Coaching career[edit]

After his short stint at Adelaide United and the announcement of his professional retirement as a player, Rudan moved into coaching, becoming the first grade coach for first division NSW club, Rockdale City Suns in 2011.[13]

In 2013, Rudan departed from Rockdale City Suns and was appointed head coach of Sydney United 58.[14] In his first season, Rudan helped win the NSW Premier League Premiership and then go on to win the inaugural season of the National Premier Leagues with his old club, which also saw him pick up the 2013 Coach of the Year. After 4 successful years coaching Sydney United 58 which included 2 NSW premierships and 2 Australian championships, Mark decided to leave his post as head coach to work with the Australian U/20 team.

Wellington Phoenix[edit]

On 30 May 2018, it was announced that Rudan has signed a two-year deal as head coach of Wellington Phoenix who play in the Australian A-League.[15] Mark Rudan became the first ever Wellington Phoenix coach to win his first game in charge when the Wellington Phoenix were 2-1 victors over Newcastle Jets in the opening round of the 2018-19 season. He was announced as Coach of Round 1 following the victory.[16] Following Round 2 clash with Brisbane Roar which ended in a 0-0 draw, it was the best start the team has had since the 2012/13 season.[17] They suffered their first defeat of the season in Round 3 going down 3-0 to Western Sydney Wanderers.[18] After disappointing results from Rounds 3 to 5, Wellington Phoenix drew 1-1 with league leaders Perth Glory in which he criticized the referee and the VAR for biased decisions, but no actions were taken.[19] Wellington then shocked Sydney FC by winning 3-1 followed by another 2-0 win over Central Coast Mariners the following week. This marked Phoenix's first back-to-back wins since April 2017. He was again named Coach of the Round.[20] It was announced on 15 April 2019 that Rudan would not see out the second year of his contract.[21]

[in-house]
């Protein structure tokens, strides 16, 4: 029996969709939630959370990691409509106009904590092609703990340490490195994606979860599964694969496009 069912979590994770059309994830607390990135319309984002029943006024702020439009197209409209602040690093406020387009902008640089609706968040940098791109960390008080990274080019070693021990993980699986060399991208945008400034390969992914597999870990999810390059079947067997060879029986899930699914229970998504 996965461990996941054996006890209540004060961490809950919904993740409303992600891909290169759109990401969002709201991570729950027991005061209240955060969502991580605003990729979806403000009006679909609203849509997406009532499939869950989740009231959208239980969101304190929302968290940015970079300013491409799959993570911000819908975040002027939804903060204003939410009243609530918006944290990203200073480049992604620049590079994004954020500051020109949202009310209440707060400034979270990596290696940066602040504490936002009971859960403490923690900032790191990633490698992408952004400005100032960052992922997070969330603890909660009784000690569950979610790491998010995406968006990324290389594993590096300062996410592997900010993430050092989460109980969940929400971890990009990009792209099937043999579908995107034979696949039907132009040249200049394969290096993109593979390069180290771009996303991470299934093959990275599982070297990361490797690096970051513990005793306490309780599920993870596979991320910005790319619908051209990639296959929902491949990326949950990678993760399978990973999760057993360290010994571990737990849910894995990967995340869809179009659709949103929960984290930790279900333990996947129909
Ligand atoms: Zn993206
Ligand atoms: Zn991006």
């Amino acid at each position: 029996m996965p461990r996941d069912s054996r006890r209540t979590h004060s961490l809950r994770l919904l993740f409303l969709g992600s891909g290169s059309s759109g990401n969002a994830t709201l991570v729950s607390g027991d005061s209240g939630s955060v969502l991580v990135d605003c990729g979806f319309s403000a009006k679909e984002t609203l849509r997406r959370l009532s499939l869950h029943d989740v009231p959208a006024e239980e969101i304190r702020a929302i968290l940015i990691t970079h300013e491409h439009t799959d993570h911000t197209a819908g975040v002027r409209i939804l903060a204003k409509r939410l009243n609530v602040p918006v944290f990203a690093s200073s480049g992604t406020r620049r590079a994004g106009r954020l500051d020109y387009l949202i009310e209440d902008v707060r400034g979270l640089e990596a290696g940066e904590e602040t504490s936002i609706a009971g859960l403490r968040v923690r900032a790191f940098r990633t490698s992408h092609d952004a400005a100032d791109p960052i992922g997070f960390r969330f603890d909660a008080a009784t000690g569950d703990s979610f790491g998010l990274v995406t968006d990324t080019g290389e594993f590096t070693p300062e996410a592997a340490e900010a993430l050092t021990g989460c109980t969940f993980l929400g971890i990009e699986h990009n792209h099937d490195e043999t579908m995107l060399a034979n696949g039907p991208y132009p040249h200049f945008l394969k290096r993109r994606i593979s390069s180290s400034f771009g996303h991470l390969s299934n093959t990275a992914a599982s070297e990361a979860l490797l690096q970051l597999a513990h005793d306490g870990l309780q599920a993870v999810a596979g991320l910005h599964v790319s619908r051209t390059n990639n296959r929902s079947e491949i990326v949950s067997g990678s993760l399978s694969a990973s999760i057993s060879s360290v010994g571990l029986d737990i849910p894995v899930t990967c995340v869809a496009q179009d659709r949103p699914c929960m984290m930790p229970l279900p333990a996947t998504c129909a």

Western United[edit]

On 23 May 2019, Rudan was announced as the inaugural head coach for expansion A-League club Western United.[22]

Personal life[edit]

Rudan's elder sister Mariana is a presenter on Australian football program The World Game.[23]

Managerial statistics[edit]

As of 4 June 2019[24]
Team Nat From To Record
G W D L Win %
Wellington Phoenix New Zealand May 2018 May 2019 29 11 7 11 037.93
Total 29 11 7 11 037.93